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39 results for Anecdotes
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Record #:
8597
Author(s):
Abstract:
County-by-county listing of good news from 1982 includes awards won and new buildings or renovations begun or completed. The first phase of the $1 million Pinebridge recreation-amusement-shopping complex in Spruce Pine in Mitchell County opened to the public and a Christmas tree from Ashe County was selected for the Blue Room of the White House.
Source:
The State (NoCar F 251 S77), Vol. 50 Issue 8, Jan 1983, p8-10, 25-30, 32-51, il, por
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Record #:
8834
Author(s):
Abstract:
County-by-county listing of good news from 1980 includes awards won and new buildings or renovations begun or completed. The Museum of North Carolina Handicrafts opened in Waynesville last year and Bertie County organized a Crime Watch Program.
Source:
The State (NoCar F 251 S77), Vol. 48 Issue 8, Jan 1981, p8-9, 25-28, 34-56, il, por
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Record #:
9167
Author(s):
Abstract:
County-by-county listing of good news from 1976 includes awards won and new buildings or renovations begun or completed. For example, Elk Park in Avery County got a new fire department and police department and the job market in Lincoln County is steadily improving.
Source:
The State (NoCar F 251 S77), Vol. 44 Issue 8, Jan 1977, p8-9, 23-57, il, por
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Record #:
9237
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Abstract:
Born in 1900, the author relates her early life in Wilkes County. Twenty-six families lived on the Brushy Mountains in log cabins. The author describes herbs, roads, as well as a visit to the top of the mountains.\r\n
Source:
The State (NoCar F 251 S77), Vol. 47 Issue 5, Oct 1979, p21-23, 46, il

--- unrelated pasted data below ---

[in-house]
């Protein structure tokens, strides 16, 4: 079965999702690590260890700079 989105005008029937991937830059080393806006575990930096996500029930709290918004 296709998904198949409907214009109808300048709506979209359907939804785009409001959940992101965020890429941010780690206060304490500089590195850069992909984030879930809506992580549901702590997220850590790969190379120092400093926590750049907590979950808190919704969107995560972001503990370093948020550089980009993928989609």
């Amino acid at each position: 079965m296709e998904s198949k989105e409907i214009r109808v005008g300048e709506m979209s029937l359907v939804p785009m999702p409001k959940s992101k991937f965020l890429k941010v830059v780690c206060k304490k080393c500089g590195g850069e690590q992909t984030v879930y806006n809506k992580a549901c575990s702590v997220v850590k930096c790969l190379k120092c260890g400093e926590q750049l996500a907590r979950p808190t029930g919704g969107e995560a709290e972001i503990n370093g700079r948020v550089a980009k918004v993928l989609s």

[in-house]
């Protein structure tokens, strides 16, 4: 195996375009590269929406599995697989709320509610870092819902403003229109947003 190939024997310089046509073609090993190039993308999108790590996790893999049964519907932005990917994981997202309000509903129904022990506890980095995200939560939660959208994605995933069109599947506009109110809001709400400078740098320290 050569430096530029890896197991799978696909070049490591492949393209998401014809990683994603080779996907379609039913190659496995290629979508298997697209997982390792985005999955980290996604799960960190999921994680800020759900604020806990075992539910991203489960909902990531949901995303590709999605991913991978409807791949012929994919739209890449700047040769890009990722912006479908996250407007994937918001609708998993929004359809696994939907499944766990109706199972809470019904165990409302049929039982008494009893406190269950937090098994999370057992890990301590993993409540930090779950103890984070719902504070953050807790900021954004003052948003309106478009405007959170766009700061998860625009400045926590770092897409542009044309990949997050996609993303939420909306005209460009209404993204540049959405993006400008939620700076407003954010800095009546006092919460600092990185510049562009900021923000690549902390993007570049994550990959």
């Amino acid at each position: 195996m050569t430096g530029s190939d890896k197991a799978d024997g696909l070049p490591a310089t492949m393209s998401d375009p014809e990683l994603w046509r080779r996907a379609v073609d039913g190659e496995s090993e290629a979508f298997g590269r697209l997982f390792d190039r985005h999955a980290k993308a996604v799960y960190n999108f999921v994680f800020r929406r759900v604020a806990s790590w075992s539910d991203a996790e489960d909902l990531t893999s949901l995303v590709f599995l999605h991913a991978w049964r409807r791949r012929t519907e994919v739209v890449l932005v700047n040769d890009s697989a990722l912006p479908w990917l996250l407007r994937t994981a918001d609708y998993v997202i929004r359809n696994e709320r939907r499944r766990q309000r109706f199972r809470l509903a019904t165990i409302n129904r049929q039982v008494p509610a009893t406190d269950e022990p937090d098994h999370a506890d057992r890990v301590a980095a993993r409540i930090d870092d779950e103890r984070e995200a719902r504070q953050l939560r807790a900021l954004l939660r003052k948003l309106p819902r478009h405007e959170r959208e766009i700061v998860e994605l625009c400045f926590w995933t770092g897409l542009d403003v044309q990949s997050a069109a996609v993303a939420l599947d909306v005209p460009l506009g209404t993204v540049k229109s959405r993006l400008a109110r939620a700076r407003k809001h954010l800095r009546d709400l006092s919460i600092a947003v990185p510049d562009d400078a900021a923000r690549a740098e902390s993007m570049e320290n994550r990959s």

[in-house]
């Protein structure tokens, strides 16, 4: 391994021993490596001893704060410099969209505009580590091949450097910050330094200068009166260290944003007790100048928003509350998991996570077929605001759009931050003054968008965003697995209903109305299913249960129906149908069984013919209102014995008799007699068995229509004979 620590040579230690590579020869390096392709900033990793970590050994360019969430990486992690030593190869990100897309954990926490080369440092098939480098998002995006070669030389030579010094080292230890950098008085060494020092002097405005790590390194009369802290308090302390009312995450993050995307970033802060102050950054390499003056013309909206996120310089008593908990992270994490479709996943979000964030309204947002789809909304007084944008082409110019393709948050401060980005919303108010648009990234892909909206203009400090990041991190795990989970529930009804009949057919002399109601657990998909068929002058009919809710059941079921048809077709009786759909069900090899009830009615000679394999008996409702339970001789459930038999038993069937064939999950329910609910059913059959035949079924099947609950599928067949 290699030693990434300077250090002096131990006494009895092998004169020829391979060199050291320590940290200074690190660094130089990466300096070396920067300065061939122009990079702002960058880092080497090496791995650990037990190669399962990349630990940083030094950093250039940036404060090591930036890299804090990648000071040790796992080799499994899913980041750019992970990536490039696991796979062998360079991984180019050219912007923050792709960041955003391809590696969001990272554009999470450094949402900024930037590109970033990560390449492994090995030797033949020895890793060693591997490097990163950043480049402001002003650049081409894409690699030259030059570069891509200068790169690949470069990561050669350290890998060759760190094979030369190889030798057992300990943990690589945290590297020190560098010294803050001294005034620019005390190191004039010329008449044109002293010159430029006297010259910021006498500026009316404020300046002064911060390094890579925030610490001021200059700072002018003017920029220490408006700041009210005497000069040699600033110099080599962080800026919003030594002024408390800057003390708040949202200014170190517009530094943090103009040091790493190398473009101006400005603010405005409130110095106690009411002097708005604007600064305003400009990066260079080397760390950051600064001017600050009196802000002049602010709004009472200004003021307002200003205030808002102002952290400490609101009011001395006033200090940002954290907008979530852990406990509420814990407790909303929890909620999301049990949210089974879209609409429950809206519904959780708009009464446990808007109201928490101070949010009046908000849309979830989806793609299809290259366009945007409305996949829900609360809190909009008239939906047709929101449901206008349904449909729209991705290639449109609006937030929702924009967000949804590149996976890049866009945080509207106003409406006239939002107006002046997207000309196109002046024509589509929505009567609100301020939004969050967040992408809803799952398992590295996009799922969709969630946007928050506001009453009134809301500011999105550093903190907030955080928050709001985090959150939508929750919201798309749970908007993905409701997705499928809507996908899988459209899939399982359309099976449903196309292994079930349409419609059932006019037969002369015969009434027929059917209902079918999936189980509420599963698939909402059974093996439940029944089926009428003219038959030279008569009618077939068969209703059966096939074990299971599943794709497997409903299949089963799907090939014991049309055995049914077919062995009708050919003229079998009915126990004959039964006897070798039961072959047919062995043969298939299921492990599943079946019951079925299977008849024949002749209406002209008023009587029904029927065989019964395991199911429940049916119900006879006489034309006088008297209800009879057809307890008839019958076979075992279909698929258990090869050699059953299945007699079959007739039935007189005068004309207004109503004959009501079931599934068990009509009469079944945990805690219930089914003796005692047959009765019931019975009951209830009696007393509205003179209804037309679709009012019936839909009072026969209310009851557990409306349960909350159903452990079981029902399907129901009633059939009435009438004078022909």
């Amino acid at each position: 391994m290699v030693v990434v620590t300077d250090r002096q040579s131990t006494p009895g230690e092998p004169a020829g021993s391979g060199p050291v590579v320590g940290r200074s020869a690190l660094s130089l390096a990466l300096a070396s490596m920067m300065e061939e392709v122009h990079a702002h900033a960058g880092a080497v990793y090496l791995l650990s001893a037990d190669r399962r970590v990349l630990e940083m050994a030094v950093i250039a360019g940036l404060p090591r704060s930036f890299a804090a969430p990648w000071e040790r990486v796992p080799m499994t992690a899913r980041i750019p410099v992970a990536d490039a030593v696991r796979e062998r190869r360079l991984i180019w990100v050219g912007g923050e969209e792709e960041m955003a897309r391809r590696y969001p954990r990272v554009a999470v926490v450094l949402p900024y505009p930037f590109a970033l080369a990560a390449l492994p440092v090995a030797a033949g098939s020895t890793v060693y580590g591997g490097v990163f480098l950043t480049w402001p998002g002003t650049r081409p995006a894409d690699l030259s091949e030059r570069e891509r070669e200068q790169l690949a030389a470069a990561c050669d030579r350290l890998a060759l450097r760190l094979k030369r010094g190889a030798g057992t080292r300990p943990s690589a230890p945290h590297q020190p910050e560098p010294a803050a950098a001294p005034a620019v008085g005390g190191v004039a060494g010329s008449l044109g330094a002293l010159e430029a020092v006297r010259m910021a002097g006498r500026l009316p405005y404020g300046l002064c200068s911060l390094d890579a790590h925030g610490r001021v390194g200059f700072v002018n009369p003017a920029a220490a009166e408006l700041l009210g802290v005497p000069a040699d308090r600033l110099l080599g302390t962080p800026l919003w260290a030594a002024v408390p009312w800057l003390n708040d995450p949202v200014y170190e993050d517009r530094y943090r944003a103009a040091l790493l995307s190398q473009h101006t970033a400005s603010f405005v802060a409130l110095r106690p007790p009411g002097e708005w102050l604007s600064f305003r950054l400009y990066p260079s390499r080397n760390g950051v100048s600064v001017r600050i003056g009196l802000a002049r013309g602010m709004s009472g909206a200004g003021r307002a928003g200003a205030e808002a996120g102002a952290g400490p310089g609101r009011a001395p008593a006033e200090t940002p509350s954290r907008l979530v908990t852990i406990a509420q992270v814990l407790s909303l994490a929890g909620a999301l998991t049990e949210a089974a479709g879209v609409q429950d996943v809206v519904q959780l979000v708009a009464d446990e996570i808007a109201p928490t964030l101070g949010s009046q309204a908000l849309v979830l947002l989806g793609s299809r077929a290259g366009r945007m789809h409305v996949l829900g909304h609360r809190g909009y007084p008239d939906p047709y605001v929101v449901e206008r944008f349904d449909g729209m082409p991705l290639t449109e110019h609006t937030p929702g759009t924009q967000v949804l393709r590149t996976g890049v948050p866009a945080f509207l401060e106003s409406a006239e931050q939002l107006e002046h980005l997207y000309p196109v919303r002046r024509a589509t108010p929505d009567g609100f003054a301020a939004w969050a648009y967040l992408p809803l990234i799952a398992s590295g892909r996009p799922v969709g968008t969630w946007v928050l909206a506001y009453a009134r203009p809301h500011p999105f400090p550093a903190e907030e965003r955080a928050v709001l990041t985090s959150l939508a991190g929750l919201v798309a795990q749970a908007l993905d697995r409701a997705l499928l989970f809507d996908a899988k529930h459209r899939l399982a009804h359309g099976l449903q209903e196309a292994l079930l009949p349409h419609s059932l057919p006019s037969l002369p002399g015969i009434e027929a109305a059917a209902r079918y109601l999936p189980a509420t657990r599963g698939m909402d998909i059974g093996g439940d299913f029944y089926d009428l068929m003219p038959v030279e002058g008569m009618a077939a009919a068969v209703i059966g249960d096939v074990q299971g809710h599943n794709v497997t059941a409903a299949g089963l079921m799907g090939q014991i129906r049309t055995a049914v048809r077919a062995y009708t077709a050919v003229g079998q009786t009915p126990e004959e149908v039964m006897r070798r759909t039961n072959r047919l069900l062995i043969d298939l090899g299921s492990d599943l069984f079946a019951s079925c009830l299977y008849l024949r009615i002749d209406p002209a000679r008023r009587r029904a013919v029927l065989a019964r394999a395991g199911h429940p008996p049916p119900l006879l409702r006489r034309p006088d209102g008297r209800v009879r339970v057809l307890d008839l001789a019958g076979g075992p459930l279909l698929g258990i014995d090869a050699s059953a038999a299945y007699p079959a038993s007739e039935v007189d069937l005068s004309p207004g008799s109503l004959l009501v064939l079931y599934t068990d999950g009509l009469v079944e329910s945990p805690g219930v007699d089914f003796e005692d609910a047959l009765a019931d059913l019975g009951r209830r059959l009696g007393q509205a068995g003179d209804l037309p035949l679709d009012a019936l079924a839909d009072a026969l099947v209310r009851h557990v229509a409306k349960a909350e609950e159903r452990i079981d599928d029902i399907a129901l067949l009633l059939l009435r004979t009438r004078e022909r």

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Record #:
9274
Author(s):
Abstract:
County-by-county listing of good news from 1978 includes awards won and new buildings or renovations begun or completed. The new Alex Vale Furniture company in Alexander County is nearing completion and gross retail sales in Macon have skyrocketed in the last year.
Source:
The State (NoCar F 251 S77), Vol. 46 Issue 8, Jan 1979, p8-9, 25-54, il, por
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Record #:
9286
Author(s):
Abstract:
County-by-county listing of good news from 1979 includes awards won and new buildings or renovations begun or completed. A Personnel Rapid Transfer (PRT) vehicle will now shuttle between Duke University North and the older buildings of the complex and a new 10-mile section of U.S. 19-129 Highway opened in Murphy.\r\n
Source:
The State (NoCar F 251 S77), Vol. 47 Issue 8, Jan 1980, p8-9, 25-54, il, por
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Record #:
24684
Author(s):
Abstract:
An anecdotal history of Onslow is provided, with a particular focus on the early 1900s.
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The State (NoCar F 251 S77), Vol. 22 Issue 22, March 1955, p16-17, il, por
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Record #:
26815
Author(s):
Abstract: